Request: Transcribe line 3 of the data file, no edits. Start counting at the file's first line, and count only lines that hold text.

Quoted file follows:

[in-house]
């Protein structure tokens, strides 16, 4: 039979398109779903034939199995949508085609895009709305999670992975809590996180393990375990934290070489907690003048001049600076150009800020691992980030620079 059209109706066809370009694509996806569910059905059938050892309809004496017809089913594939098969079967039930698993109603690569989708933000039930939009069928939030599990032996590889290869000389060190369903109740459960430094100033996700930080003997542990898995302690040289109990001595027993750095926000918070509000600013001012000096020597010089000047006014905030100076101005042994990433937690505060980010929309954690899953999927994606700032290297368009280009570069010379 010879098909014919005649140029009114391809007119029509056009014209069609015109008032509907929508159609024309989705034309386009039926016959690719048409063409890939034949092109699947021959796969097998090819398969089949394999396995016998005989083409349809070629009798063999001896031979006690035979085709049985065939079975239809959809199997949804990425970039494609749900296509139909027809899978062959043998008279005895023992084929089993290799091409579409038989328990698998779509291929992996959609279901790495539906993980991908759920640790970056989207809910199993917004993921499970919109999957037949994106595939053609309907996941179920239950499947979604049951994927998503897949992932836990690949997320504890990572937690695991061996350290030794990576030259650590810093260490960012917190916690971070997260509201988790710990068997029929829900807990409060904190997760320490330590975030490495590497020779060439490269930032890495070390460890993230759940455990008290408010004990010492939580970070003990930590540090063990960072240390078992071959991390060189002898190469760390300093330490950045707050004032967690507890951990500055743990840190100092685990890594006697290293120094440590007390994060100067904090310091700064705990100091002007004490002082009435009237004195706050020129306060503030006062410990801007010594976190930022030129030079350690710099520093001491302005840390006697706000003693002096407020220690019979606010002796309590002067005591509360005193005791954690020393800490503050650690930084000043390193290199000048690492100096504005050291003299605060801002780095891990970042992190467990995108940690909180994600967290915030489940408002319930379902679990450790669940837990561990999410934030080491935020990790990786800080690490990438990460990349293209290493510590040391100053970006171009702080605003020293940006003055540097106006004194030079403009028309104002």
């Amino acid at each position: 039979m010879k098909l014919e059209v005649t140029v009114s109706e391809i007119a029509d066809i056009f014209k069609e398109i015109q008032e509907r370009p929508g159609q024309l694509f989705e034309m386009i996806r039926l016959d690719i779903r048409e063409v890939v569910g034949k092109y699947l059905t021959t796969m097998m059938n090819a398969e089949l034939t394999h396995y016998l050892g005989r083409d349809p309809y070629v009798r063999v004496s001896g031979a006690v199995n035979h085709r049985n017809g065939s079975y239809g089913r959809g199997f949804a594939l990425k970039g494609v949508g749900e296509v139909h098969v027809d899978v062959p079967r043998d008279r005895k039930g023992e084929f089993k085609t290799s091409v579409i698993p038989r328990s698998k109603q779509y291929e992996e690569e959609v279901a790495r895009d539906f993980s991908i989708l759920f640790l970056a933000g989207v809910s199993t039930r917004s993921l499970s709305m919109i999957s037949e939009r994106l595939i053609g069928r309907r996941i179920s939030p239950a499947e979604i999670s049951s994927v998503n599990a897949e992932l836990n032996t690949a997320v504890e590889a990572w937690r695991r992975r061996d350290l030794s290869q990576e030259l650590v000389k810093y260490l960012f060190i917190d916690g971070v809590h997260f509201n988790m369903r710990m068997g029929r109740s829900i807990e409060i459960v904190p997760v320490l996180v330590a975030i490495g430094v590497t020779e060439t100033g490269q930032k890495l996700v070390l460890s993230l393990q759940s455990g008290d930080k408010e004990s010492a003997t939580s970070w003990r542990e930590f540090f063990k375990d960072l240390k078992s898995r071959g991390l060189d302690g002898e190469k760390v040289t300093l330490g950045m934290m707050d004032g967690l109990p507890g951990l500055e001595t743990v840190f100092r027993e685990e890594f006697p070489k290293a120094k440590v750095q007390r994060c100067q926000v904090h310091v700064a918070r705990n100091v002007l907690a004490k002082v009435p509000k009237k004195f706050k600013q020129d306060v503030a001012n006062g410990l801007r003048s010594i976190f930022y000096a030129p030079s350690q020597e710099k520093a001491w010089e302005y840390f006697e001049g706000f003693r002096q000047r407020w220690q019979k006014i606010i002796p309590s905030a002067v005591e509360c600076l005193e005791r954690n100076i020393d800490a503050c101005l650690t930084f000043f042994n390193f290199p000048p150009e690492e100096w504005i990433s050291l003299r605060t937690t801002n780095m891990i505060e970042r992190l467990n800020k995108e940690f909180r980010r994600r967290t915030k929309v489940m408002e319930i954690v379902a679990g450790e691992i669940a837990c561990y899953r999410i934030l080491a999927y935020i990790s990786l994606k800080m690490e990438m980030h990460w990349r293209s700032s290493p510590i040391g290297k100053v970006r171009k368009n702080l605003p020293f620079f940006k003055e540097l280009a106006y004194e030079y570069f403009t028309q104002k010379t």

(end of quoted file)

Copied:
């Amino acid at each position: 039979m010879k098909l014919e059209v005649t140029v009114s109706e391809i007119a029509d066809i056009f014209k069609e398109i015109q008032e509907r370009p929508g159609q024309l694509f989705e034309m386009i996806r039926l016959d690719i779903r048409e063409v890939v569910g034949k092109y699947l059905t021959t796969m097998m059938n090819a398969e089949l034939t394999h396995y016998l050892g005989r083409d349809p309809y070629v009798r063999v004496s001896g031979a006690v199995n035979h085709r049985n017809g065939s079975y239809g089913r959809g199997f949804a594939l990425k970039g494609v949508g749900e296509v139909h098969v027809d899978v062959p079967r043998d008279r005895k039930g023992e084929f089993k085609t290799s091409v579409i698993p038989r328990s698998k109603q779509y291929e992996e690569e959609v279901a790495r895009d539906f993980s991908i989708l759920f640790l970056a933000g989207v809910s199993t039930r917004s993921l499970s709305m919109i999957s037949e939009r994106l595939i053609g069928r309907r996941i179920s939030p239950a499947e979604i999670s049951s994927v998503n599990a897949e992932l836990n032996t690949a997320v504890e590889a990572w937690r695991r992975r061996d350290l030794s290869q990576e030259l650590v000389k810093y260490l960012f060190i917190d916690g971070v809590h997260f509201n988790m369903r710990m068997g029929r109740s829900i807990e409060i459960v904190p997760v320490l996180v330590a975030i490495g430094v590497t020779e060439t100033g490269q930032k890495l996700v070390l460890s993230l393990q759940s455990g008290d930080k408010e004990s010492a003997t939580s970070w003990r542990e930590f540090f063990k375990d960072l240390k078992s898995r071959g991390l060189d302690g002898e190469k760390v040289t300093l330490g950045m934290m707050d004032g967690l109990p507890g951990l500055e001595t743990v840190f100092r027993e685990e890594f006697p070489k290293a120094k440590v750095q007390r994060c100067q926000v904090h310091v700064a918070r705990n100091v002007l907690a004490k002082v009435p509000k009237k004195f706050k600013q020129d306060v503030a001012n006062g410990l801007r003048s010594i976190f930022y000096a030129p030079s350690q020597e710099k520093a001491w010089e302005y840390f006697e001049g706000f003693r002096q000047r407020w220690q019979k006014i606010i002796p309590s905030a002067v005591e509360c600076l005193e005791r954690n100076i020393d800490a503050c101005l650690t930084f000043f042994n390193f290199p000048p150009e690492e100096w504005i990433s050291l003299r605060t937690t801002n780095m891990i505060e970042r992190l467990n800020k995108e940690f909180r980010r994600r967290t915030k929309v489940m408002e319930i954690v379902a679990g450790e691992i669940a837990c561990y899953r999410i934030l080491a999927y935020i990790s990786l994606k800080m690490e990438m980030h990460w990349r293209s700032s290493p510590i040391g290297k100053v970006r171009k368009n702080l605003p020293f620079f940006k003055e540097l280009a106006y004194e030079y570069f403009t028309q104002k010379t």